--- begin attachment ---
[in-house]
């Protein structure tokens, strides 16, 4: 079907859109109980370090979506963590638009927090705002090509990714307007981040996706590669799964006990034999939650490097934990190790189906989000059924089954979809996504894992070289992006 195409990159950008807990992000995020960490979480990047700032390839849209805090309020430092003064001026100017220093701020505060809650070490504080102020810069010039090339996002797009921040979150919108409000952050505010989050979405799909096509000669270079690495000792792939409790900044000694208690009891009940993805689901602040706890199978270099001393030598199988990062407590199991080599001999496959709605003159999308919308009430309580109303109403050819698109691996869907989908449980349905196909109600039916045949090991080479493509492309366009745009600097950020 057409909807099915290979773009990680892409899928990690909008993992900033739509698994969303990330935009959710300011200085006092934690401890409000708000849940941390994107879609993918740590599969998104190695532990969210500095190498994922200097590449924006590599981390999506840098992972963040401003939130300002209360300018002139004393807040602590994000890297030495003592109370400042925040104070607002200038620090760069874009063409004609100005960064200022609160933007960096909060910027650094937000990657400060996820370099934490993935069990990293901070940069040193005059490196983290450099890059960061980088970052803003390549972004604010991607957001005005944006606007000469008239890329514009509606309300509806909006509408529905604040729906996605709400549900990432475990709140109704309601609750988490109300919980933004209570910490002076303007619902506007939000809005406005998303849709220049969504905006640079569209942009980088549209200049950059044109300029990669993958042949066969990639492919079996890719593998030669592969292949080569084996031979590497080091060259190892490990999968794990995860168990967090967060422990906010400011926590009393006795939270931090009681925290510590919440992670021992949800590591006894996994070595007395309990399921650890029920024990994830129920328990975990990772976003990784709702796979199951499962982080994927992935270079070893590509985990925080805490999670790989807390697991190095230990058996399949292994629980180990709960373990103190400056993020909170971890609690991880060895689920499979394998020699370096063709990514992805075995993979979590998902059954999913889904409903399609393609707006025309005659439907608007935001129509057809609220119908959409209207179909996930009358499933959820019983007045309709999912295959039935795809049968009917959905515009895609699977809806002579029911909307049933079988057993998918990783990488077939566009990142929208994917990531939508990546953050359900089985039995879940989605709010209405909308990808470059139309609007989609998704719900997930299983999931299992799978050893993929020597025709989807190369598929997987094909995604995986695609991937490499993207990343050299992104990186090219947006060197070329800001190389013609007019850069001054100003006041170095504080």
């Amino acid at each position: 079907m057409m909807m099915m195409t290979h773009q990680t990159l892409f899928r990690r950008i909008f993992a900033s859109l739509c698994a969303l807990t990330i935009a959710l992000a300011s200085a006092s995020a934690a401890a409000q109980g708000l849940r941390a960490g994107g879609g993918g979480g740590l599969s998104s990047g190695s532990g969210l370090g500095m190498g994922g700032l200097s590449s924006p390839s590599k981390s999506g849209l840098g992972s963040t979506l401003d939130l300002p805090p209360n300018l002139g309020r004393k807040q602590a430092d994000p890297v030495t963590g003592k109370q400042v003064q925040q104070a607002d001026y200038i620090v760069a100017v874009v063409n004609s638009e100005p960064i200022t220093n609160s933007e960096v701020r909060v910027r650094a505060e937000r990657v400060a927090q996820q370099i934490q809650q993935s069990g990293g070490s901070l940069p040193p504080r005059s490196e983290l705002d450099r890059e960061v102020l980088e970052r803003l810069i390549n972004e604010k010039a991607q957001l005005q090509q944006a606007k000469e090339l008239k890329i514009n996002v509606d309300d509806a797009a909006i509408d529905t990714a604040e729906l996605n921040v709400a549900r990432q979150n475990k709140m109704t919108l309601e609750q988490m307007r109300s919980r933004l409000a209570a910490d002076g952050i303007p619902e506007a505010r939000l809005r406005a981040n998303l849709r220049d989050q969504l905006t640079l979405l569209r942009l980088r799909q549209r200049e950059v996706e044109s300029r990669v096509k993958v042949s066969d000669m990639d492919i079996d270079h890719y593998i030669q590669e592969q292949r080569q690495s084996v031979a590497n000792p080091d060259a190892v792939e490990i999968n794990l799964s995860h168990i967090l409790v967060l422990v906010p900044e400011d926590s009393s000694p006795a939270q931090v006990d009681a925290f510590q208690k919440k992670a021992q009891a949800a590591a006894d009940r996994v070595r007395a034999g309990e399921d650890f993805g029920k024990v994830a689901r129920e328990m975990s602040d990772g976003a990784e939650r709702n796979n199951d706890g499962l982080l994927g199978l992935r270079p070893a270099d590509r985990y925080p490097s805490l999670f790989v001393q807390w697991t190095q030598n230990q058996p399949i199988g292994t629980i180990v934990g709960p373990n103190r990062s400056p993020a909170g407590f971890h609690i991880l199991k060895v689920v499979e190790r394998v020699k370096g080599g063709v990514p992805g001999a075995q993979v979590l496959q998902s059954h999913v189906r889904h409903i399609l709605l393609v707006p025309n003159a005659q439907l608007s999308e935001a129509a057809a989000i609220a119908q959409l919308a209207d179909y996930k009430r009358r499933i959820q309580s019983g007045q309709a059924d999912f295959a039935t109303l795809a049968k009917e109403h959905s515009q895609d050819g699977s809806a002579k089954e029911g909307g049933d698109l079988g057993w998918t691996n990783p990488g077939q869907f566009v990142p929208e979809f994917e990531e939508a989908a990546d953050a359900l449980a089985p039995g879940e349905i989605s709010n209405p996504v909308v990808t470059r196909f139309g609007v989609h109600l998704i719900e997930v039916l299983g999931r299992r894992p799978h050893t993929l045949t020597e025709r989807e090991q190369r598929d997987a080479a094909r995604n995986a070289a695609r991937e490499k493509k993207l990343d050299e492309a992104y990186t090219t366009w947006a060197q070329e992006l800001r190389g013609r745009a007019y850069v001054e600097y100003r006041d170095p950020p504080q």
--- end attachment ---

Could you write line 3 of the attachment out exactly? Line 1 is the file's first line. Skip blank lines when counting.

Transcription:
């Amino acid at each position: 079907m057409m909807m099915m195409t290979h773009q990680t990159l892409f899928r990690r950008i909008f993992a900033s859109l739509c698994a969303l807990t990330i935009a959710l992000a300011s200085a006092s995020a934690a401890a409000q109980g708000l849940r941390a960490g994107g879609g993918g979480g740590l599969s998104s990047g190695s532990g969210l370090g500095m190498g994922g700032l200097s590449s924006p390839s590599k981390s999506g849209l840098g992972s963040t979506l401003d939130l300002p805090p209360n300018l002139g309020r004393k807040q602590a430092d994000p890297v030495t963590g003592k109370q400042v003064q925040q104070a607002d001026y200038i620090v760069a100017v874009v063409n004609s638009e100005p960064i200022t220093n609160s933007e960096v701020r909060v910027r650094a505060e937000r990657v400060a927090q996820q370099i934490q809650q993935s069990g990293g070490s901070l940069p040193p504080r005059s490196e983290l705002d450099r890059e960061v102020l980088e970052r803003l810069i390549n972004e604010k010039a991607q957001l005005q090509q944006a606007k000469e090339l008239k890329i514009n996002v509606d309300d509806a797009a909006i509408d529905t990714a604040e729906l996605n921040v709400a549900r990432q979150n475990k709140m109704t919108l309601e609750q988490m307007r109300s919980r933004l409000a209570a910490d002076g952050i303007p619902e506007a505010r939000l809005r406005a981040n998303l849709r220049d989050q969504l905006t640079l979405l569209r942009l980088r799909q549209r200049e950059v996706e044109s300029r990669v096509k993958v042949s066969d000669m990639d492919i079996d270079h890719y593998i030669q590669e592969q292949r080569q690495s084996v031979a590497n000792p080091d060259a190892v792939e490990i999968n794990l799964s995860h168990i967090l409790v967060l422990v906010p900044e400011d926590s009393s000694p006795a939270q931090v006990d009681a925290f510590q208690k919440k992670a021992q009891a949800a590591a006894d009940r996994v070595r007395a034999g309990e399921d650890f993805g029920k024990v994830a689901r129920e328990m975990s602040d990772g976003a990784e939650r709702n796979n199951d706890g499962l982080l994927g199978l992935r270079p070893a270099d590509r985990y925080p490097s805490l999670f790989v001393q807390w697991t190095q030598n230990q058996p399949i199988g292994t629980i180990v934990g709960p373990n103190r990062s400056p993020a909170g407590f971890h609690i991880l199991k060895v689920v499979e190790r394998v020699k370096g080599g063709v990514p992805g001999a075995q993979v979590l496959q998902s059954h999913v189906r889904h409903i399609l709605l393609v707006p025309n003159a005659q439907l608007s999308e935001a129509a057809a989000i609220a119908q959409l919308a209207d179909y996930k009430r009358r499933i959820q309580s019983g007045q309709a059924d999912f295959a039935t109303l795809a049968k009917e109403h959905s515009q895609d050819g699977s809806a002579k089954e029911g909307g049933d698109l079988g057993w998918t691996n990783p990488g077939q869907f566009v990142p929208e979809f994917e990531e939508a989908a990546d953050a359900l449980a089985p039995g879940e349905i989605s709010n209405p996504v909308v990808t470059r196909f139309g609007v989609h109600l998704i719900e997930v039916l299983g999931r299992r894992p799978h050893t993929l045949t020597e025709r989807e090991q190369r598929d997987a080479a094909r995604n995986a070289a695609r991937e490499k493509k993207l990343d050299e492309a992104y990186t090219t366009w947006a060197q070329e992006l800001r190389g013609r745009a007019y850069v001054e600097y100003r006041d170095p950020p504080q």